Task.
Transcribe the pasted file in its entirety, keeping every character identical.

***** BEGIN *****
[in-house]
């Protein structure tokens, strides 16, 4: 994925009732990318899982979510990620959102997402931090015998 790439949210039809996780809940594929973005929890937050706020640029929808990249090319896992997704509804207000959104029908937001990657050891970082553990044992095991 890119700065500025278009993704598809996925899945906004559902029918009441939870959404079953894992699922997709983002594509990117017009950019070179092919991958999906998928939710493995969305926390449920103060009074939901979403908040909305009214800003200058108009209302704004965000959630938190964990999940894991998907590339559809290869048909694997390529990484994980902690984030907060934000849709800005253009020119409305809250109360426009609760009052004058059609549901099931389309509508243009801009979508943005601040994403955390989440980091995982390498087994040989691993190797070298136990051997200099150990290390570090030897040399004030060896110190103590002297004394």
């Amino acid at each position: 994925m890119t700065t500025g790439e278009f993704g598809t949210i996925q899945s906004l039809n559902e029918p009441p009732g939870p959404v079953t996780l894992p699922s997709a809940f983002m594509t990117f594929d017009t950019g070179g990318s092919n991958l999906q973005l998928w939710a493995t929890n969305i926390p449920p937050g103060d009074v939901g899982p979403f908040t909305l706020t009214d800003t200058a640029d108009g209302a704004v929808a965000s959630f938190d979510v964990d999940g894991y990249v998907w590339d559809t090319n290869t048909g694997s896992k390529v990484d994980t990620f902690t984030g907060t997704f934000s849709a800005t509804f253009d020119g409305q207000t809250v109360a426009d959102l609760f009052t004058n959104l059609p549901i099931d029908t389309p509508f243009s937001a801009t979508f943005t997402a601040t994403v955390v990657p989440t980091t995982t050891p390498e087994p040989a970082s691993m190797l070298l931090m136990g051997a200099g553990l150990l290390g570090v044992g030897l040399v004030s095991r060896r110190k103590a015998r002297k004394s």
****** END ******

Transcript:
[in-house]
């Protein structure tokens, strides 16, 4: 994925009732990318899982979510990620959102997402931090015998 790439949210039809996780809940594929973005929890937050706020640029929808990249090319896992997704509804207000959104029908937001990657050891970082553990044992095991 890119700065500025278009993704598809996925899945906004559902029918009441939870959404079953894992699922997709983002594509990117017009950019070179092919991958999906998928939710493995969305926390449920103060009074939901979403908040909305009214800003200058108009209302704004965000959630938190964990999940894991998907590339559809290869048909694997390529990484994980902690984030907060934000849709800005253009020119409305809250109360426009609760009052004058059609549901099931389309509508243009801009979508943005601040994403955390989440980091995982390498087994040989691993190797070298136990051997200099150990290390570090030897040399004030060896110190103590002297004394």
């Amino acid at each position: 994925m890119t700065t500025g790439e278009f993704g598809t949210i996925q899945s906004l039809n559902e029918p009441p009732g939870p959404v079953t996780l894992p699922s997709a809940f983002m594509t990117f594929d017009t950019g070179g990318s092919n991958l999906q973005l998928w939710a493995t929890n969305i926390p449920p937050g103060d009074v939901g899982p979403f908040t909305l706020t009214d800003t200058a640029d108009g209302a704004v929808a965000s959630f938190d979510v964990d999940g894991y990249v998907w590339d559809t090319n290869t048909g694997s896992k390529v990484d994980t990620f902690t984030g907060t997704f934000s849709a800005t509804f253009d020119g409305q207000t809250v109360a426009d959102l609760f009052t004058n959104l059609p549901i099931d029908t389309p509508f243009s937001a801009t979508f943005t997402a601040t994403v955390v990657p989440t980091t995982t050891p390498e087994p040989a970082s691993m190797l070298l931090m136990g051997a200099g553990l150990l290390g570090v044992g030897l040399v004030s095991r060896r110190k103590a015998r002297k004394s």